Five Strategies for Driving Digital Transformation!
1. Foster a leadership team with a vision and strategy
So where do you start? First, by openly engaging the organization. Talk about change—and make it personal, by sharing success stories from various business units. It’s also up to you to model change, by engaging with new technologies and new ways of thinking.
At the same time, CEOs can’t do it alone. If you are leading a digital transformation initiative, you must build commitment and alignment within your senior leadership. Senior leaders provide day-to-day guidance for the organization. Their cues—both spoken and unspoken—help teams understand what’s really important about your initiative.
You must put the right people in place to drive change. Digital transformation affects every area of the organization, from sales and IT to marketing and operations, and requires teams to coordinate and collaborate like never before.
So, your first step is simply this: Set your vision and strategy, engage outside help where necessary, and make sure your senior leadership and management teams understand where you’re headed.
2. Communicate a leadership agenda for change
When you’re leading a digital transformation initiative, you have an exciting opportunity: the chance to create and communicate an agenda that will drive change. You can build excitement around a new way of working, deliver better experiences to your customers and position your organization for long-term success.
But to do that, you have to set the vision and rally everyone behind it. This type of communication can be a challenge for those schooled in conventional management thinking. Traditionally, senior leaders recognize a need to change, pick a task force of people (maybe the head of HR, a couple of mid-level managers, a senior VP) to oversee the change effort, assign the team their roles and instruct them to make it happen. They don’t always articulate the opportunity and then communicate it widely to create a broad-based sense of urgency before pressing ahead.
A new set of skills focused on communication is required for senior leaders. You must decide what to say, how to say it, and how long to say it. Because any digital initiative without a strategic communications plan is not likely to last long enough to be truly transformative.
3. Encourage a digital culture
One reason so many change efforts fail is because big ideas don’t take hold or have the desired impact due to lack of support.
Shortcomings in organizational culture are one of the main barriers to success in the digital age. That is a central finding from a recent survey of global executives conducted by McKinsey, which highlighted three digital-culture deficiencies: functional and departmental silos, difficulty forming and acting on a single view of the customer, and a fear of taking risks.
Even in companies or departments, such as IT, that are focused on technology, these three deficiencies are often commonplace. When an organization’s culture is fastmoving and digital-dependent, employees often use their own preferred tools and solutions without collaborating or sharing information.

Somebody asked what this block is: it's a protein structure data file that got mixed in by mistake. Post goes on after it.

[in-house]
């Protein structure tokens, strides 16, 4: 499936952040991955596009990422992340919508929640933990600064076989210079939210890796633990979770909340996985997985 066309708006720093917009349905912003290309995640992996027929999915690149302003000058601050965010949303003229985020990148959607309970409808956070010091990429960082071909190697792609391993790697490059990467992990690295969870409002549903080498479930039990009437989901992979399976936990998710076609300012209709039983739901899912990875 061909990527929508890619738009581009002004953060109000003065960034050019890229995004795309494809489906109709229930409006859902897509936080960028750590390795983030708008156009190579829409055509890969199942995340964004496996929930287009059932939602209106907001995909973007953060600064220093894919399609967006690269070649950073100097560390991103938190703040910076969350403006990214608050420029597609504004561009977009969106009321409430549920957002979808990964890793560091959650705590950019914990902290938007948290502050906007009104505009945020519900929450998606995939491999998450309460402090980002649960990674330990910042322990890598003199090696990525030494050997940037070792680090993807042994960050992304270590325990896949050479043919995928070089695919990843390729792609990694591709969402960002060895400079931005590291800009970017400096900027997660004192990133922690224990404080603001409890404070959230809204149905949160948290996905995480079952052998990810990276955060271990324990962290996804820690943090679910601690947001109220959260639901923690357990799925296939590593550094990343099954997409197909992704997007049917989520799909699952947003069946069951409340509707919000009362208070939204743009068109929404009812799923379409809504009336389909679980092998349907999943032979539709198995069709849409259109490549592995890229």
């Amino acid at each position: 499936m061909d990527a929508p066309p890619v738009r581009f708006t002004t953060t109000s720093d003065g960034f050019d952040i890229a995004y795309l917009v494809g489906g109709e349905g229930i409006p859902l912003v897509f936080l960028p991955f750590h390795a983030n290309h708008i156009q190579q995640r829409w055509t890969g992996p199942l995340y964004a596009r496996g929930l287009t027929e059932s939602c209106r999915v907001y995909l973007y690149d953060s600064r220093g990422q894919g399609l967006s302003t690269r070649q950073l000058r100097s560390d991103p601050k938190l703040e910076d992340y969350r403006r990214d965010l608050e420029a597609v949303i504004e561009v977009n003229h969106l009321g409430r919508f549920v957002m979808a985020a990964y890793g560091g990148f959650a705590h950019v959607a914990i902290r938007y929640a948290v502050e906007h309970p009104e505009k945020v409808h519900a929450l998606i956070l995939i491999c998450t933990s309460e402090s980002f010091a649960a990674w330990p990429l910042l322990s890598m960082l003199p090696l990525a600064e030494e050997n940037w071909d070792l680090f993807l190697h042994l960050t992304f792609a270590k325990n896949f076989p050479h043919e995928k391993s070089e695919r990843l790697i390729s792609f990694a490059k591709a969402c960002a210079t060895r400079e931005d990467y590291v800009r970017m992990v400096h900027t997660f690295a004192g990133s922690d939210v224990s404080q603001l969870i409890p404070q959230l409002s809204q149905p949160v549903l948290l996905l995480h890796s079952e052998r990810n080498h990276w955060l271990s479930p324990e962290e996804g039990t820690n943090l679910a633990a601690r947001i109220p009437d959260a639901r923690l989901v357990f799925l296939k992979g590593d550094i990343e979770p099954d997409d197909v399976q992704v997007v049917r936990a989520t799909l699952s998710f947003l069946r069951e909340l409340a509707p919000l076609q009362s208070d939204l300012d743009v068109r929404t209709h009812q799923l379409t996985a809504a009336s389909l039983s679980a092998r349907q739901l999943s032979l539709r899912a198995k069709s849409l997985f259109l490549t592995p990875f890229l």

These benefits extend to digital ways of working, which will impact recruitment and people management strategies. Digital skillsets—the ability to work and think quickly, collaboratively and boldly—will become the default for new hires. You will also have to build these skillsets in existing team members, so consider investing in continuing education or training programs.
4. Organize to enable agility
It’s been said that change management is a dolphin, not a whale. Traditionally, organizations have approached change as a large splash—a whale. An agile, iterative approach that relies on small changes over time—more like a dolphin—is key to success in driving digital transformation.
Today, technology and consumers are evolving faster than traditional roadmaps can deliver. Rapidly changing conditions and digital technologies require rapid change in corporate, product and marketing strategy to match.
“Agility has always been important for companies,” says Wouter Aghina, principal with McKinsey. “Take the high-tech sector, where I’ve done most of my work. In that sector, you’re often only as good as your last product. That means you have to be agile. Now, having said that, you could think, ‘I’m not in the high-tech sector, so that’s less relevant for me.’ But with today’s levels of uncertainty, ambiguity, volatility in the markets, and globalization, this is starting to be true for any company. It’s critical to be agile and quickly respond to change and actually benefit from change. And if you think that you’re still in a corner where this doesn’t hold true, wait for the disruption to come. Tomorrow it will be relevant for you.”
5. Inspire collaborative, forward-thinking teams that embrace change
One of the biggest roadblocks to successfully driving change is getting people on the frontline to not only understand that change is coming, but to agree on why change is necessary.
Digital transformation initiatives often fail to take into consideration talent management strategies, particularly when it comes to managing and rewarding performance. While you must build skills, develop leaders and manage talent to move the organization in a new direction, you must also align goals, compensation and motivators with that direction.
Shaping organizational culture is a crucial—and often undervalued—factor in enabling successful digital transformation. Leaders must be intentional in building a culture where employees feel comfortable trying things that might fail. Focus on empowering employees by eliminating bureaucratic decision making, shifting your focus to innovation (rather than strictly efficiency), and celebrating the iterative nature of progress.
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